Given the tumult of the current economic landscape in the United States (and the world for that matter), I highly recommend reading That Used To Be Us. Friedman and Mandelbaum explain, very cleanly and in no uncertain terms, some of the most foundational aspects of American economic dominance, how they’re under attack for the wrong reasons, and how we might be able to reinforce them for a new century where they may be more important than ever. It is an essential read for our times.
Briefly, the authors identify education, infrastructure, immigration, research and development, and regulations as some of the most fundamental aspects of our country’s success. However, four challenges are straining the old paradigms within which these factors thrived and must be dealt with if they are to continue being of use to us going forward: globalization, the IT revolution, rising national debt, and energy & climate change.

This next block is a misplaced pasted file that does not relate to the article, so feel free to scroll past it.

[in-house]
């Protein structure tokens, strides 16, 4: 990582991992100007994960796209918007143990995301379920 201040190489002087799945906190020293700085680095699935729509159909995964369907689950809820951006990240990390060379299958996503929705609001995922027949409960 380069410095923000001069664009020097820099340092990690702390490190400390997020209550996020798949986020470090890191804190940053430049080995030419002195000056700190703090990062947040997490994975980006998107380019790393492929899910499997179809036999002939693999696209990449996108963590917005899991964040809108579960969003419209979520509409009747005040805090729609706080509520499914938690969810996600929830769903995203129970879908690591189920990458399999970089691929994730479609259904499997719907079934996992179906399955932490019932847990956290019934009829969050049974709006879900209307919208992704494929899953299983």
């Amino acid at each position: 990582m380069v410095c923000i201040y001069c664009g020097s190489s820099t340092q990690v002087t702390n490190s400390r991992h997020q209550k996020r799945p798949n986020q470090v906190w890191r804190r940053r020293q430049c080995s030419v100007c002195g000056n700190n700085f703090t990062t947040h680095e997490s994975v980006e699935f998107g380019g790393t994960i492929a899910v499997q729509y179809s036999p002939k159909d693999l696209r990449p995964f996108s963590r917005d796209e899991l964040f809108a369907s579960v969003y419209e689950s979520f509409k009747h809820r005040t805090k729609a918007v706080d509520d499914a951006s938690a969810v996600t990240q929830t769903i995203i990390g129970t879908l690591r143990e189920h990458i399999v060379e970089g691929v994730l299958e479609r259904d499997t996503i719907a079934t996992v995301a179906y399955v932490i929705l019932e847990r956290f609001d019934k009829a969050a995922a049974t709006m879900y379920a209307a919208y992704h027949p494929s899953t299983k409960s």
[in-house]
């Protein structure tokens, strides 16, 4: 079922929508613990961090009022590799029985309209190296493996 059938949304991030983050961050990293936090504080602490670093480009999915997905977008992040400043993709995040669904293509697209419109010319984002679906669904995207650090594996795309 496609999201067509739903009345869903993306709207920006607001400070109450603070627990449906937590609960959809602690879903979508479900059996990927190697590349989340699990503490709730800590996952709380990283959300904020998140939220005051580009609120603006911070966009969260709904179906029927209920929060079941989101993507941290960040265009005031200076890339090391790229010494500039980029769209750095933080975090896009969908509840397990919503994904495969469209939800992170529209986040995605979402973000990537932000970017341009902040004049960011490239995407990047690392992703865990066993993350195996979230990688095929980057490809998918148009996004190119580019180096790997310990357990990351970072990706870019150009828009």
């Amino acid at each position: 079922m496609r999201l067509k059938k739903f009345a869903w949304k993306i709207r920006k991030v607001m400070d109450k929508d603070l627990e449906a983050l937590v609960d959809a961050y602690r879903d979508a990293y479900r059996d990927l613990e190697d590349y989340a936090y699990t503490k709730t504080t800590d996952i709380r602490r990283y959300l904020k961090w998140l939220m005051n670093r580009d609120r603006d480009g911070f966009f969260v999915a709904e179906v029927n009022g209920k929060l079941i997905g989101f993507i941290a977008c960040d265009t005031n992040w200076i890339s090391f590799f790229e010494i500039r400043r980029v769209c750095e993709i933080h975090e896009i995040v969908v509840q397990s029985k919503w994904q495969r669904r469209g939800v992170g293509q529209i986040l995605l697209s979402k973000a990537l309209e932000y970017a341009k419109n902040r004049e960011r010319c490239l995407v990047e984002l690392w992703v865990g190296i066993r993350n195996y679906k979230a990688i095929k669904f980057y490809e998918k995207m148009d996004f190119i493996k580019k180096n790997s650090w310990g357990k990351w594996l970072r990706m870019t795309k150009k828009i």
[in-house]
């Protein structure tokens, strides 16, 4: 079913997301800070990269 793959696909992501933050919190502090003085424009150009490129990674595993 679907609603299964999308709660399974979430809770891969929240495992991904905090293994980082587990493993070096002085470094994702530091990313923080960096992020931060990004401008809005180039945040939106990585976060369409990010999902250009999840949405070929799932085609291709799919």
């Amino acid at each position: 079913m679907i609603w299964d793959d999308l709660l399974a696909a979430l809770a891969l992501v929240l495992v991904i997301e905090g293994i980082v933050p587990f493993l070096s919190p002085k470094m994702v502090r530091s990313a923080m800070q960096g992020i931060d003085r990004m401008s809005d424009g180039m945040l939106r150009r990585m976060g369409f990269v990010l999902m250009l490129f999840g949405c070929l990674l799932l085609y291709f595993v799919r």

On a solely personal note, I appreciate the authors’ candor admitting the Iraq war was a terrible mistake and that they were wrong to support it. I don’t think the full extent of the single biggest foreign policy blunder in modern history will be felt for some time, but it’s already clear it has maligned our ability to have cogent debate – and resources necessary – to deal with the very real challenges highlighted in this book and beyond.